This is an on-going discussion in computing education. Felienne Hermans had a keynote at the 2019 RStudio Conference where she made an argument for explicit direct instruction (see link here). I made an argument for direct instruction in Blog@CACM last November (see post here). Back in 2017, I recommended balancing direct instruction and projects (see post here), because projects are clearly more motivating and authentic for computer science students, while the literature suggest that direct instruction leads to better learning — even of problem-solving skills.

Lately, I’ve been thinking about this question with a health metaphor. Let me try it here:

Everybody should exercise, right? Exercise provides a wide variety of benefits (listed in a fascinating blog post from Freakonomics from this June), including cardiovascular improvements, better aging, better sleep, and less stress. But if you have a heart problem, you’re going to get treatment for that, right? If you’re having high cholesterol, you should continue to exercise (or even increase it), but you might also be prescribed a statin.  If you have a specific need (like a vitamin deficiency), you address that need.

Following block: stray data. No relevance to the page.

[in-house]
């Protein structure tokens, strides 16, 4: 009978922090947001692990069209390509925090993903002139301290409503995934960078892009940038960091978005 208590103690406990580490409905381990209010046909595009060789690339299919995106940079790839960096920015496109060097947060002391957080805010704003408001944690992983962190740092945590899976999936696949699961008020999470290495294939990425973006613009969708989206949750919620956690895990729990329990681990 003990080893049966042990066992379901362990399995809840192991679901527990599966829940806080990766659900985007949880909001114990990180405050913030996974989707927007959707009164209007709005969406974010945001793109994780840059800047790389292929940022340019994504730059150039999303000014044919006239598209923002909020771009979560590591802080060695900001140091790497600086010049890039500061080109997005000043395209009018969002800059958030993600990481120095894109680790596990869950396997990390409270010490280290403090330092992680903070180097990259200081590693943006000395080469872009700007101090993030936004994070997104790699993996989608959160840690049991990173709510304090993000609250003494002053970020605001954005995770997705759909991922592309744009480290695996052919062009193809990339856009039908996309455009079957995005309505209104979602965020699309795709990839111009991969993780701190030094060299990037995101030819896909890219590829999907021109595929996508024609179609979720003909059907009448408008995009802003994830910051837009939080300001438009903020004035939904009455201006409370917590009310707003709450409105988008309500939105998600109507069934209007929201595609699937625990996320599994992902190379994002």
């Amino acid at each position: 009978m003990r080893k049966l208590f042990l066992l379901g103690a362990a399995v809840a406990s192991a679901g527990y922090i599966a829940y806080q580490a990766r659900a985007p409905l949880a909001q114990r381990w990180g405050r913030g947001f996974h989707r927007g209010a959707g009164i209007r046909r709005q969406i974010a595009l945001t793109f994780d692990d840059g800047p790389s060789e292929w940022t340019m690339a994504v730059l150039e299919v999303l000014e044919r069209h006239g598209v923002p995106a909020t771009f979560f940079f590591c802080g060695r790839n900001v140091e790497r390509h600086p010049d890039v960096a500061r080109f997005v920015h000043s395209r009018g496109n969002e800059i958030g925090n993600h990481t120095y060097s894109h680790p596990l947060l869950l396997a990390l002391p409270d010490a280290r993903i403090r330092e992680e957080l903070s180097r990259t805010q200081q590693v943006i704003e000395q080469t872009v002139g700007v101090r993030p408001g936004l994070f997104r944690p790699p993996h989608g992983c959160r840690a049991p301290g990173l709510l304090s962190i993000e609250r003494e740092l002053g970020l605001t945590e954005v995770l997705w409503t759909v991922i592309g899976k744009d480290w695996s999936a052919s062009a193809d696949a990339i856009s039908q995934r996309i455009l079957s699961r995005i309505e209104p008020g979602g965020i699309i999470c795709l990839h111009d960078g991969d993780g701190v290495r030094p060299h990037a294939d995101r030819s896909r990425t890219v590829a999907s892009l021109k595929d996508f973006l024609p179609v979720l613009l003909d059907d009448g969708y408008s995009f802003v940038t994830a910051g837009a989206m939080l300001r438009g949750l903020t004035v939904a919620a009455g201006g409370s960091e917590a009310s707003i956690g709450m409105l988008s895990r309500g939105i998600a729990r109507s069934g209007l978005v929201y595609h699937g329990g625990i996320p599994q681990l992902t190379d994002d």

Students in computing should work on projects. It’s authentic, it’s motivating, and there are likely a wide range of benefits. But if you want to gain specific skills, e.g., you want to achieve learning objectives, teach those directly. Don’t just assign a big project and hope that they learn the right things there. If you want to see specific improvement in specific areas, teach those. So sure, assign projects — but in balance. Meet the students’ needs AND give them opportunities to practice project skills.